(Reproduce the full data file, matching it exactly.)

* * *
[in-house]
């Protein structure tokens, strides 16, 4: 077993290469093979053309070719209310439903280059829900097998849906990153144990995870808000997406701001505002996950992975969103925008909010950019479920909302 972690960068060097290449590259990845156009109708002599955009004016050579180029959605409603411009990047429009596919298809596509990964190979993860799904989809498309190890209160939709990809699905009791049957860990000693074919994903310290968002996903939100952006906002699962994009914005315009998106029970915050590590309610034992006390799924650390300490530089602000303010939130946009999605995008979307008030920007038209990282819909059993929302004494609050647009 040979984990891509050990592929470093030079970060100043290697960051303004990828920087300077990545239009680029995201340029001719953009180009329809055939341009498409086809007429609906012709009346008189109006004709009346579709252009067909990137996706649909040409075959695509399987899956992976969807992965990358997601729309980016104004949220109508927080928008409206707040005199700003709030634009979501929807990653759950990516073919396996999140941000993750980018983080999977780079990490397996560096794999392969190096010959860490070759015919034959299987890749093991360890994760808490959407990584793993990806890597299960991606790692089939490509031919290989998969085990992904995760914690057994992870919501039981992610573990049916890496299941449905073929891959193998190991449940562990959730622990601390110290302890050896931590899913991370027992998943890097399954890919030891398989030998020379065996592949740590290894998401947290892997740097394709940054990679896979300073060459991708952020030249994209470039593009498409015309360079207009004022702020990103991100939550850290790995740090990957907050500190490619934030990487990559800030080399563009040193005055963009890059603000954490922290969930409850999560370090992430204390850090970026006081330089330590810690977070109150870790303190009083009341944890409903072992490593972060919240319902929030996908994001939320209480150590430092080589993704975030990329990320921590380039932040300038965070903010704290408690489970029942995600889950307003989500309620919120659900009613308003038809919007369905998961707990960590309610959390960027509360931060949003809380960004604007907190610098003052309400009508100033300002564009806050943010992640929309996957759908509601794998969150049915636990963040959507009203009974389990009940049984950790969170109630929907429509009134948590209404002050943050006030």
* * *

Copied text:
[in-house]
């Protein structure tokens, strides 16, 4: 077993290469093979053309070719209310439903280059829900097998849906990153144990995870808000997406701001505002996950992975969103925008909010950019479920909302 972690960068060097290449590259990845156009109708002599955009004016050579180029959605409603411009990047429009596919298809596509990964190979993860799904989809498309190890209160939709990809699905009791049957860990000693074919994903310290968002996903939100952006906002699962994009914005315009998106029970915050590590309610034992006390799924650390300490530089602000303010939130946009999605995008979307008030920007038209990282819909059993929302004494609050647009 040979984990891509050990592929470093030079970060100043290697960051303004990828920087300077990545239009680029995201340029001719953009180009329809055939341009498409086809007429609906012709009346008189109006004709009346579709252009067909990137996706649909040409075959695509399987899956992976969807992965990358997601729309980016104004949220109508927080928008409206707040005199700003709030634009979501929807990653759950990516073919396996999140941000993750980018983080999977780079990490397996560096794999392969190096010959860490070759015919034959299987890749093991360890994760808490959407990584793993990806890597299960991606790692089939490509031919290989998969085990992904995760914690057994992870919501039981992610573990049916890496299941449905073929891959193998190991449940562990959730622990601390110290302890050896931590899913991370027992998943890097399954890919030891398989030998020379065996592949740590290894998401947290892997740097394709940054990679896979300073060459991708952020030249994209470039593009498409015309360079207009004022702020990103991100939550850290790995740090990957907050500190490619934030990487990559800030080399563009040193005055963009890059603000954490922290969930409850999560370090992430204390850090970026006081330089330590810690977070109150870790303190009083009341944890409903072992490593972060919240319902929030996908994001939320209480150590430092080589993704975030990329990320921590380039932040300038965070903010704290408690489970029942995600889950307003989500309620919120659900009613308003038809919007369905998961707990960590309610959390960027509360931060949003809380960004604007907190610098003052309400009508100033300002564009806050943010992640929309996957759908509601794998969150049915636990963040959507009203009974389990009940049984950790969170109630929907429509009134948590209404002050943050006030």